I know I haven’t said much about the actual film so far, but that’s because I think it’s just as good for me to voice my disbelief about those who can’t get it. People argue that they can’t get why Brandon is the way he is; after all, he’s handsome, has a way with women, is successful and wealthy. And yes, that’s true, but Shame isn’t so much about who Brandon is as it’s about both the guy who he can’t be and the guy who he was and who he has such an incredibly trouble leaving behind. It’s about what happened in his past, the memories that haunt him and that have, through a sexual encounter in his life, left him feeling ashamed of himself, and with a thirst for sex that can never get quenched, a need to be loved. Not the kind of thirst for sex that will give us hot scenes, but scenes that aren’t as pretty to watch, no matter how many gorgeous people are on screen. You have a man and his sister, the character Ms. Mulligan plays, who can only express themselves through sex to try and hide the emptiness of how they can’t connect to anyone, not even to themselves. I think the fact that some people are dismissing Shame as empty and shallow says a lot about them, and I’m damn glad I’m not part of that group.

Anyways, this has been me for the length of a usual review just stating that I don’t understand the negative ones this film has gotten. But that’s just because of how much I love Shame and the need I feel to defend it. Even though that’s something I shouldn’t do, because once you watch Shame you’ll see it says it all by itself and needs no one defending it. This is a beautiful film, a brilliant analysis of the human experience, of the power an addiction can hold over oneself. A film that’s unflinching in its portrayal of sex, and that never once compromises a single frame of its one hundred minutes. Brandon relies on pornography, prostitutes and masturbation in order to achieve this sort of fake intimacy to replace the real one he can’t seem to be able to achieve. You see this man desperately seeking to shed off the emotional damage he was no doubt subjected to in his past, which in turns sees him behaving like any addict would, living for the high risk of his new behavior.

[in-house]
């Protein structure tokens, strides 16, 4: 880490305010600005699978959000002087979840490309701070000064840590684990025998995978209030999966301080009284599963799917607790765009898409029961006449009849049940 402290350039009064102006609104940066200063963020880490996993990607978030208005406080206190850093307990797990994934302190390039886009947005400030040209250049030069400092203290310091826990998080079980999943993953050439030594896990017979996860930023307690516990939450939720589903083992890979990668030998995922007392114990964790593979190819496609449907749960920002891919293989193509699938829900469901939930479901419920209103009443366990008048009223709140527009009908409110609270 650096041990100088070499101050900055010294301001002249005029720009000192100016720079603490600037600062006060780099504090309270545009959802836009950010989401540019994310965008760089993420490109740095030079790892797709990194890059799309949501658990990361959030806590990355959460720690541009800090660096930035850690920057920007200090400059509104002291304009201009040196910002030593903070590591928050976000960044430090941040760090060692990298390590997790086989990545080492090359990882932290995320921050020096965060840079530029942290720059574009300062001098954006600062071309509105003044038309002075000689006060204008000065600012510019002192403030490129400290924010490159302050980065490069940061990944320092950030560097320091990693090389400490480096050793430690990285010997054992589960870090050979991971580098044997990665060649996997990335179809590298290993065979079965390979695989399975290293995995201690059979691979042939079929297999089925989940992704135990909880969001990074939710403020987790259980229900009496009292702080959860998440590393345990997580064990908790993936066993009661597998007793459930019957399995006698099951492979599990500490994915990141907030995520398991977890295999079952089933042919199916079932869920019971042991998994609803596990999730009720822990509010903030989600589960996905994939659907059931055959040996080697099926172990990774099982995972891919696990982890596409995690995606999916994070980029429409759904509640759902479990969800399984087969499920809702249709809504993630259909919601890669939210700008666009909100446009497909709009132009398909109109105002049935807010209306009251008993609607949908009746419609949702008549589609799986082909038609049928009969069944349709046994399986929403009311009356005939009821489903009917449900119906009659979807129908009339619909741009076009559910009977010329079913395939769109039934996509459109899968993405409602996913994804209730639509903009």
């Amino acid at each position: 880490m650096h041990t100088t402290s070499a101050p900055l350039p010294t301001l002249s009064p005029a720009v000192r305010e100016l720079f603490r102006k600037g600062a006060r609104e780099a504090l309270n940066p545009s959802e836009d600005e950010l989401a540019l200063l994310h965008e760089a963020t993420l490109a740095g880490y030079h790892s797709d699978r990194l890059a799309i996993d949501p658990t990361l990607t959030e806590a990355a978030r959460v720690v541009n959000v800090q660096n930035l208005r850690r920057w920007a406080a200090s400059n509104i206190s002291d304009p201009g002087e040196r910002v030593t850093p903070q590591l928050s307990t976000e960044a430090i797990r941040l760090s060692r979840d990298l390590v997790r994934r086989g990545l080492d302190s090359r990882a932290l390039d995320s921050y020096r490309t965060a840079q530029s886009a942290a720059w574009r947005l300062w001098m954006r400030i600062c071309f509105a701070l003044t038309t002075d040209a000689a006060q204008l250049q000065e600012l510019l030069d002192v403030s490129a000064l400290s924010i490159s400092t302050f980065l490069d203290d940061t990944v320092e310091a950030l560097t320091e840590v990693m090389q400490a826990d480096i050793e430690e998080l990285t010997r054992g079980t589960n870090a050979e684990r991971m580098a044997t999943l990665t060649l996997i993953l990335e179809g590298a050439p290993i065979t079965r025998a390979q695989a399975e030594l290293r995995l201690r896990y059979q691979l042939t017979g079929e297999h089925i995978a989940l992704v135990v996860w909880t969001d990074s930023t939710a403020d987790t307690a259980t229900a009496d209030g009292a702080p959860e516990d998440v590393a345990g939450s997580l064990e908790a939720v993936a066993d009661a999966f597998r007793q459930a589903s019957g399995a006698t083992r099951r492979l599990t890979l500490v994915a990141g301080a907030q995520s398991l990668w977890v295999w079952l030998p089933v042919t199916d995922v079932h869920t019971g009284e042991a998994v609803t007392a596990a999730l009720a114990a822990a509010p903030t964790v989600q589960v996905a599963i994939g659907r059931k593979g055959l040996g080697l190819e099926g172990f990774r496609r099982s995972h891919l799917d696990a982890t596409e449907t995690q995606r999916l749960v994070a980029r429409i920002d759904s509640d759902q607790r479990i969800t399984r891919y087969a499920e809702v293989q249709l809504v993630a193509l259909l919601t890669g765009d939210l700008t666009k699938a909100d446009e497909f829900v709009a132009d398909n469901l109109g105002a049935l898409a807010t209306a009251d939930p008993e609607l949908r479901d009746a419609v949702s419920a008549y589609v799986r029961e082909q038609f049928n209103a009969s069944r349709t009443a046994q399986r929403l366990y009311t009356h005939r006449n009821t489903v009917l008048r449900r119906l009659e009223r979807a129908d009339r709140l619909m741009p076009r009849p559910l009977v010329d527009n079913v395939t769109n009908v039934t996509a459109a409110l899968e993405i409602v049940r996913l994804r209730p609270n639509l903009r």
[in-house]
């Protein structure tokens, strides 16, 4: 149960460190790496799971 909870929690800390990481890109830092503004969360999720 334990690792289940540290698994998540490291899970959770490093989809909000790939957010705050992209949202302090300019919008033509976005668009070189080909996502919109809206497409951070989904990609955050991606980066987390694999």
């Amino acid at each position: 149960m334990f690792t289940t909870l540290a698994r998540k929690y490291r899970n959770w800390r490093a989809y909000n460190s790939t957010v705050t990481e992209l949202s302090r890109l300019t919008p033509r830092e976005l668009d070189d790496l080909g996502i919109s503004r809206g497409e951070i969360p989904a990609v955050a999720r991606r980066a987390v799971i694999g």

The stuff Michael Fassbender brings to the role is a thing of wonder, a man with many inner demons trying to hide them under his external quest for pure satisfaction. How an actor can be so great at showing a man just spiraling downwards with his addiction is amazing, as you compare the behavior Brandon exhibits with the many women he has no trouble picking up because of his charm and good looks with just how impossible it would be for him to have sex with someone he actually cared about. Like I said, another factor that makes Mr. Fassbender’s performance even greater is the one Carey Mulligan gives, her desperately needy sister, with a really darkly complex connection to her brother which the film hints at but never explains. She’s a damaged soul, and Ms. Mulligan is perfect in showing her emotions at such a raw level, a woman who also wants some sort of false intimacy, not because of a sexual addiction of her own, but because of her need to feel rescued. She’s an impeccable actress, ever since she I saw her on the Blink episode of Doctor Who (my favorite of that show) I was in love with her, and of course it’s with her starmaking role in An Education (my third favorite film of 2009) that she really broke through and has been delivering fully realized performances ever since; she’s another one who’s bound to win an Oscar someday soon.